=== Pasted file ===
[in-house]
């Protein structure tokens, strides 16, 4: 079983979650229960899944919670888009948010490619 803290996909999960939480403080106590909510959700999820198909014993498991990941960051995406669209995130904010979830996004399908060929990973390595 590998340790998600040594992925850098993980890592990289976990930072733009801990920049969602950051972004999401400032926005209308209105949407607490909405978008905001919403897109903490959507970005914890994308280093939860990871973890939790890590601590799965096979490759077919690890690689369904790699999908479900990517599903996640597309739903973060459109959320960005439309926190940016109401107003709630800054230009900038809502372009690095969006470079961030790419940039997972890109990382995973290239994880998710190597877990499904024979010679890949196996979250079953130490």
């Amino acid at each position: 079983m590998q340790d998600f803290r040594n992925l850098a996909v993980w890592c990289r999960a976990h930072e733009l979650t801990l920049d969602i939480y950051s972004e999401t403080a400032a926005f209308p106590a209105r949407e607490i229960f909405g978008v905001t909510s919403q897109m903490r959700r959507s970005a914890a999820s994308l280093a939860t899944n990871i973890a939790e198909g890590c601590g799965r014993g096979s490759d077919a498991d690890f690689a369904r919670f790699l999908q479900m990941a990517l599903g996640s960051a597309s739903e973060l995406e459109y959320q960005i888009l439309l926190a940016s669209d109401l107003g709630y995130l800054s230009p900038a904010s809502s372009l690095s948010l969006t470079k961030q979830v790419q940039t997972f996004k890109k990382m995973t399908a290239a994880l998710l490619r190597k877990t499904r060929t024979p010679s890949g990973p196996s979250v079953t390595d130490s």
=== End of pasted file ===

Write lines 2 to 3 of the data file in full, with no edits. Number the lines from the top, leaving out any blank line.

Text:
């Protein structure tokens, strides 16, 4: 079983979650229960899944919670888009948010490619 803290996909999960939480403080106590909510959700999820198909014993498991990941960051995406669209995130904010979830996004399908060929990973390595 590998340790998600040594992925850098993980890592990289976990930072733009801990920049969602950051972004999401400032926005209308209105949407607490909405978008905001919403897109903490959507970005914890994308280093939860990871973890939790890590601590799965096979490759077919690890690689369904790699999908479900990517599903996640597309739903973060459109959320960005439309926190940016109401107003709630800054230009900038809502372009690095969006470079961030790419940039997972890109990382995973290239994880998710190597877990499904024979010679890949196996979250079953130490």
């Amino acid at each position: 079983m590998q340790d998600f803290r040594n992925l850098a996909v993980w890592c990289r999960a976990h930072e733009l979650t801990l920049d969602i939480y950051s972004e999401t403080a400032a926005f209308p106590a209105r949407e607490i229960f909405g978008v905001t909510s919403q897109m903490r959700r959507s970005a914890a999820s994308l280093a939860t899944n990871i973890a939790e198909g890590c601590g799965r014993g096979s490759d077919a498991d690890f690689a369904r919670f790699l999908q479900m990941a990517l599903g996640s960051a597309s739903e973060l995406e459109y959320q960005i888009l439309l926190a940016s669209d109401l107003g709630y995130l800054s230009p900038a904010s809502s372009l690095s948010l969006t470079k961030q979830v790419q940039t997972f996004k890109k990382m995973t399908a290239a994880l998710l490619r190597k877990t499904r060929t024979p010679s890949g990973p196996s979250v079953t390595d130490s």